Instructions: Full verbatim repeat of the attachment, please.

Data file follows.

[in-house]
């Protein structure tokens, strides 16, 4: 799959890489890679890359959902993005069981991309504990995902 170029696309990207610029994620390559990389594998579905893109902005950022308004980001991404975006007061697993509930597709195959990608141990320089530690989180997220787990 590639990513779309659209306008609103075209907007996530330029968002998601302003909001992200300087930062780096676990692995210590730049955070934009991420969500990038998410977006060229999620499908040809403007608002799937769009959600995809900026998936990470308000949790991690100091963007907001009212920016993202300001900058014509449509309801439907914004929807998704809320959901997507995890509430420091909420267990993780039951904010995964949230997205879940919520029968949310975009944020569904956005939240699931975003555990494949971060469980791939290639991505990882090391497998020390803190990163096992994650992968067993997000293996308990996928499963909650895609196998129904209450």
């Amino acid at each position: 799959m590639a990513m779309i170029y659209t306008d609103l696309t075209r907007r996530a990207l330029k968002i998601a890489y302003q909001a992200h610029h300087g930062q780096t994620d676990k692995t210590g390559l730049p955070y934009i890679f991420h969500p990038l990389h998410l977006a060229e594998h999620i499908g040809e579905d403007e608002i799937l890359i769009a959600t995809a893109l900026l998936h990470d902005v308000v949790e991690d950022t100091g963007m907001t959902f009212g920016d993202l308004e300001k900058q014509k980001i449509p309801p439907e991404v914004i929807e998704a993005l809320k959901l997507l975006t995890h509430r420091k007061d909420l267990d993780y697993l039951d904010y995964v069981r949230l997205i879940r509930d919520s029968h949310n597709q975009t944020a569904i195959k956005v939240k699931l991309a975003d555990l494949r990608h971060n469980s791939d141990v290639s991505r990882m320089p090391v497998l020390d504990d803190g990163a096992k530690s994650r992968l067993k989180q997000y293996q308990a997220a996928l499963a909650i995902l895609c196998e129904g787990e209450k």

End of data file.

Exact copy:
[in-house]
């Protein structure tokens, strides 16, 4: 799959890489890679890359959902993005069981991309504990995902 170029696309990207610029994620390559990389594998579905893109902005950022308004980001991404975006007061697993509930597709195959990608141990320089530690989180997220787990 590639990513779309659209306008609103075209907007996530330029968002998601302003909001992200300087930062780096676990692995210590730049955070934009991420969500990038998410977006060229999620499908040809403007608002799937769009959600995809900026998936990470308000949790991690100091963007907001009212920016993202300001900058014509449509309801439907914004929807998704809320959901997507995890509430420091909420267990993780039951904010995964949230997205879940919520029968949310975009944020569904956005939240699931975003555990494949971060469980791939290639991505990882090391497998020390803190990163096992994650992968067993997000293996308990996928499963909650895609196998129904209450």
């Amino acid at each position: 799959m590639a990513m779309i170029y659209t306008d609103l696309t075209r907007r996530a990207l330029k968002i998601a890489y302003q909001a992200h610029h300087g930062q780096t994620d676990k692995t210590g390559l730049p955070y934009i890679f991420h969500p990038l990389h998410l977006a060229e594998h999620i499908g040809e579905d403007e608002i799937l890359i769009a959600t995809a893109l900026l998936h990470d902005v308000v949790e991690d950022t100091g963007m907001t959902f009212g920016d993202l308004e300001k900058q014509k980001i449509p309801p439907e991404v914004i929807e998704a993005l809320k959901l997507l975006t995890h509430r420091k007061d909420l267990d993780y697993l039951d904010y995964v069981r949230l997205i879940r509930d919520s029968h949310n597709q975009t944020a569904i195959k956005v939240k699931l991309a975003d555990l494949r990608h971060n469980s791939d141990v290639s991505r990882m320089p090391v497998l020390d504990d803190g990163a096992k530690s994650r992968l067993k989180q997000y293996q308990a997220a996928l499963a909650i995902l895609c196998e129904g787990e209450k």